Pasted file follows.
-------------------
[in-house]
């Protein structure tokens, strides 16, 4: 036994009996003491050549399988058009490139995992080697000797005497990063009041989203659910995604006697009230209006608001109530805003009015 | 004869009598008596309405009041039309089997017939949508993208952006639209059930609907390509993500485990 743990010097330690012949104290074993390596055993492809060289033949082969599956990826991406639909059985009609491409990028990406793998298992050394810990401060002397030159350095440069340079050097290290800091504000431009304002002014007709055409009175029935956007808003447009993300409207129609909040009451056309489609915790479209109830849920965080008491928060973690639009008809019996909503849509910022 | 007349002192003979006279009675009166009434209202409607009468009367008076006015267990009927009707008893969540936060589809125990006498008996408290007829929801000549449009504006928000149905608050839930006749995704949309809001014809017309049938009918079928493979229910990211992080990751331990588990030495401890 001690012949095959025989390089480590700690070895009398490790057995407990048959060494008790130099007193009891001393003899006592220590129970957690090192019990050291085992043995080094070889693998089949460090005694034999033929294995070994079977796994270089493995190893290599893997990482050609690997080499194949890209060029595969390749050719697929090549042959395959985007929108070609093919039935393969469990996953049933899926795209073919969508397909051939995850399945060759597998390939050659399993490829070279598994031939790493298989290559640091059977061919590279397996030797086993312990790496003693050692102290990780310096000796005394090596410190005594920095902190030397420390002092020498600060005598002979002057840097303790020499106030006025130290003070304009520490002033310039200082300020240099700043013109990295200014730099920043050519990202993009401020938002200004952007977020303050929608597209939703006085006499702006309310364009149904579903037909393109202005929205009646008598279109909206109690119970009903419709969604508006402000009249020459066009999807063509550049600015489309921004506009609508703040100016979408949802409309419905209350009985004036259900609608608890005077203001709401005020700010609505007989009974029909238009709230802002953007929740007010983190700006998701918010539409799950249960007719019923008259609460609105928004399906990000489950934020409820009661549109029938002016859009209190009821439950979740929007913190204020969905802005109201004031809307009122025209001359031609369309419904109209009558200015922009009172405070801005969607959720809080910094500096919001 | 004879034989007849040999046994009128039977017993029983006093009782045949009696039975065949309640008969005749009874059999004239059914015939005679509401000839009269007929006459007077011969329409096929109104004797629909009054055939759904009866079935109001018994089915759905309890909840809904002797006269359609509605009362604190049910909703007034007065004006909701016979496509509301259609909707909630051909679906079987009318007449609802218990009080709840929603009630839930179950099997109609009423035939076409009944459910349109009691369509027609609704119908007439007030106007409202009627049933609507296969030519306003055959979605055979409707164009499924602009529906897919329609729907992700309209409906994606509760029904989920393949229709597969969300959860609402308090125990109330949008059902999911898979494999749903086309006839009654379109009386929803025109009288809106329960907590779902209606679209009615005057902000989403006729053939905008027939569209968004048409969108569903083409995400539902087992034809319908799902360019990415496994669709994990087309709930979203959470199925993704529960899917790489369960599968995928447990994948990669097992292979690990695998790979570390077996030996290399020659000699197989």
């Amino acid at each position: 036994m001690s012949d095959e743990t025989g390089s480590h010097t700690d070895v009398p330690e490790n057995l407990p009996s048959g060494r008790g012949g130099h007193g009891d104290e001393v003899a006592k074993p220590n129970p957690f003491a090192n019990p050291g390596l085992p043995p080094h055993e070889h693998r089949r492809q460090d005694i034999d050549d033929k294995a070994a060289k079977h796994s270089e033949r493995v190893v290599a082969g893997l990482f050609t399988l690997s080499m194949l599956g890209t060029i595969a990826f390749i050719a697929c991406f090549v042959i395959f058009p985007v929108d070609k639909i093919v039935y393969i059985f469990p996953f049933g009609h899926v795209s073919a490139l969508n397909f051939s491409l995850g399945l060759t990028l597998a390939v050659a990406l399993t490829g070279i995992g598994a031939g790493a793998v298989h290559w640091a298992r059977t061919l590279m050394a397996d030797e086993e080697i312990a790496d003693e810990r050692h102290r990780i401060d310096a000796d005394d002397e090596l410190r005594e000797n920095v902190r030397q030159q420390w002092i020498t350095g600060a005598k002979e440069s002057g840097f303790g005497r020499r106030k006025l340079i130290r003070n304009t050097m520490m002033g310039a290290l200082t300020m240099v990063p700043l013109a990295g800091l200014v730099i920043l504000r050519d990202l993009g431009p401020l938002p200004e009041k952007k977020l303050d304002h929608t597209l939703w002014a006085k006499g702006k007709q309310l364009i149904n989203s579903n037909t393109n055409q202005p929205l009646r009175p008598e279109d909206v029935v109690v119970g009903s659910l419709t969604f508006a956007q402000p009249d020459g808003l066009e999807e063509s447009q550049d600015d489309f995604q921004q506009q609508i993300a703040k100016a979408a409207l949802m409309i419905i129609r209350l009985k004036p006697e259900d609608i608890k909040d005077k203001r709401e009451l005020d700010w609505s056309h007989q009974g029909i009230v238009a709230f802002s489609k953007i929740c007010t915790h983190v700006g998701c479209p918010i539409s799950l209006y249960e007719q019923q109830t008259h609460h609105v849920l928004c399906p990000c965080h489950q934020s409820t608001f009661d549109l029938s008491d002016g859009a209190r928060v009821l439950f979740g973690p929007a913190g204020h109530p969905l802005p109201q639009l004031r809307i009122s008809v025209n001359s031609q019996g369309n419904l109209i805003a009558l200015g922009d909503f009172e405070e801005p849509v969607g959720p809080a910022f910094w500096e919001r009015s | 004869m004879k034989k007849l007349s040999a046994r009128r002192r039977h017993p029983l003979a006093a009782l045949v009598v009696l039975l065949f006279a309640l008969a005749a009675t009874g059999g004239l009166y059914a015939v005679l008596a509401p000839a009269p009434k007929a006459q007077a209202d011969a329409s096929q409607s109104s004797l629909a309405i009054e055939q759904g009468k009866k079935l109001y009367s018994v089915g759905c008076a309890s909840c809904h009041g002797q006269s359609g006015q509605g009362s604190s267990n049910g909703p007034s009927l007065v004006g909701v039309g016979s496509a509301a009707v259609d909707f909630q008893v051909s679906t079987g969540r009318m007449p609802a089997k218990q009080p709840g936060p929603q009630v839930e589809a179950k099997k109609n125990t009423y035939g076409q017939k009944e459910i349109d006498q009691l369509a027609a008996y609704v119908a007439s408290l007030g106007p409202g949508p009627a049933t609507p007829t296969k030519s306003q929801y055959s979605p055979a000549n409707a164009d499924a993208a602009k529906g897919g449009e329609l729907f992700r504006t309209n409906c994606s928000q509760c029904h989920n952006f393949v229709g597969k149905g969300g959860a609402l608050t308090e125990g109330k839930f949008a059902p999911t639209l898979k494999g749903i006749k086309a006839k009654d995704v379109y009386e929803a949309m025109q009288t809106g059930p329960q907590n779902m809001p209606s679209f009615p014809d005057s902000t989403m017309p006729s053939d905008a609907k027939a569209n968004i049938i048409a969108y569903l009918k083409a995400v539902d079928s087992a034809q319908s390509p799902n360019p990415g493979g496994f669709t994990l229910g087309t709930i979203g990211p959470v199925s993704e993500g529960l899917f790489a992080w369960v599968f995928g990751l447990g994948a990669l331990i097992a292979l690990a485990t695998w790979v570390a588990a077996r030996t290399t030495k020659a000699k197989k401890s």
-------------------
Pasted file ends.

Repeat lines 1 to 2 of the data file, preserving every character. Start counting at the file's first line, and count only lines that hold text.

[in-house]
């Protein structure tokens, strides 16, 4: 036994009996003491050549399988058009490139995992080697000797005497990063009041989203659910995604006697009230209006608001109530805003009015 | 004869009598008596309405009041039309089997017939949508993208952006639209059930609907390509993500485990 743990010097330690012949104290074993390596055993492809060289033949082969599956990826991406639909059985009609491409990028990406793998298992050394810990401060002397030159350095440069340079050097290290800091504000431009304002002014007709055409009175029935956007808003447009993300409207129609909040009451056309489609915790479209109830849920965080008491928060973690639009008809019996909503849509910022 | 007349002192003979006279009675009166009434209202409607009468009367008076006015267990009927009707008893969540936060589809125990006498008996408290007829929801000549449009504006928000149905608050839930006749995704949309809001014809017309049938009918079928493979229910990211992080990751331990588990030495401890 001690012949095959025989390089480590700690070895009398490790057995407990048959060494008790130099007193009891001393003899006592220590129970957690090192019990050291085992043995080094070889693998089949460090005694034999033929294995070994079977796994270089493995190893290599893997990482050609690997080499194949890209060029595969390749050719697929090549042959395959985007929108070609093919039935393969469990996953049933899926795209073919969508397909051939995850399945060759597998390939050659399993490829070279598994031939790493298989290559640091059977061919590279397996030797086993312990790496003693050692102290990780310096000796005394090596410190005594920095902190030397420390002092020498600060005598002979002057840097303790020499106030006025130290003070304009520490002033310039200082300020240099700043013109990295200014730099920043050519990202993009401020938002200004952007977020303050929608597209939703006085006499702006309310364009149904579903037909393109202005929205009646008598279109909206109690119970009903419709969604508006402000009249020459066009999807063509550049600015489309921004506009609508703040100016979408949802409309419905209350009985004036259900609608608890005077203001709401005020700010609505007989009974029909238009709230802002953007929740007010983190700006998701918010539409799950249960007719019923008259609460609105928004399906990000489950934020409820009661549109029938002016859009209190009821439950979740929007913190204020969905802005109201004031809307009122025209001359031609369309419904109209009558200015922009009172405070801005969607959720809080910094500096919001 | 004879034989007849040999046994009128039977017993029983006093009782045949009696039975065949309640008969005749009874059999004239059914015939005679509401000839009269007929006459007077011969329409096929109104004797629909009054055939759904009866079935109001018994089915759905309890909840809904002797006269359609509605009362604190049910909703007034007065004006909701016979496509509301259609909707909630051909679906079987009318007449609802218990009080709840929603009630839930179950099997109609009423035939076409009944459910349109009691369509027609609704119908007439007030106007409202009627049933609507296969030519306003055959979605055979409707164009499924602009529906897919329609729907992700309209409906994606509760029904989920393949229709597969969300959860609402308090125990109330949008059902999911898979494999749903086309006839009654379109009386929803025109009288809106329960907590779902209606679209009615005057902000989403006729053939905008027939569209968004048409969108569903083409995400539902087992034809319908799902360019990415496994669709994990087309709930979203959470199925993704529960899917790489369960599968995928447990994948990669097992292979690990695998790979570390077996030996290399020659000699197989």